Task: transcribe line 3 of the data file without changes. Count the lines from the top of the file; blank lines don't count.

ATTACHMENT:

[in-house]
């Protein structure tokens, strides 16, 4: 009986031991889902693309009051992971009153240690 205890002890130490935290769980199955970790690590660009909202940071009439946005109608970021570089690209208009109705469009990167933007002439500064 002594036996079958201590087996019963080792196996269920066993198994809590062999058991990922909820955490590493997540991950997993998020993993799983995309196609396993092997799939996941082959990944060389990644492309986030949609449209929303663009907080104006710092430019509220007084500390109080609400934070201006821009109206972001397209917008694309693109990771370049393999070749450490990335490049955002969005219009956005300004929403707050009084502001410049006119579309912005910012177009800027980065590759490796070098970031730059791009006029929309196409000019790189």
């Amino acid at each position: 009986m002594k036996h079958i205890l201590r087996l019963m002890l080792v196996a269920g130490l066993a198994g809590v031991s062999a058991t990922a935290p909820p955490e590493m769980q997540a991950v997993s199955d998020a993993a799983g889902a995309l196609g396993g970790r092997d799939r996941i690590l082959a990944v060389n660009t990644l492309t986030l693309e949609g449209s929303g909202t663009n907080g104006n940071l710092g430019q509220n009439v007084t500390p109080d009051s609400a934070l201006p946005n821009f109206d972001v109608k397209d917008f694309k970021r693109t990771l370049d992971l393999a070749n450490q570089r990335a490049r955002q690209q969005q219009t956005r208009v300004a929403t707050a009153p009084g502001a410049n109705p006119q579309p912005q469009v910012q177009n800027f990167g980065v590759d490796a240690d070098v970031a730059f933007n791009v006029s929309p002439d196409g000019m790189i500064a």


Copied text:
């Amino acid at each position: 009986m002594k036996h079958i205890l201590r087996l019963m002890l080792v196996a269920g130490l066993a198994g809590v031991s062999a058991t990922a935290p909820p955490e590493m769980q997540a991950v997993s199955d998020a993993a799983g889902a995309l196609g396993g970790r092997d799939r996941i690590l082959a990944v060389n660009t990644l492309t986030l693309e949609g449209s929303g909202t663009n907080g104006n940071l710092g430019q509220n009439v007084t500390p109080d009051s609400a934070l201006p946005n821009f109206d972001v109608k397209d917008f694309k970021r693109t990771l370049d992971l393999a070749n450490q570089r990335a490049r955002q690209q969005q219009t956005r208009v300004a929403t707050a009153p009084g502001a410049n109705p006119q579309p912005q469009v910012q177009n800027f990167g980065v590759d490796a240690d070098v970031a730059f933007n791009v006029s929309p002439d196409g000019m790189i500064a």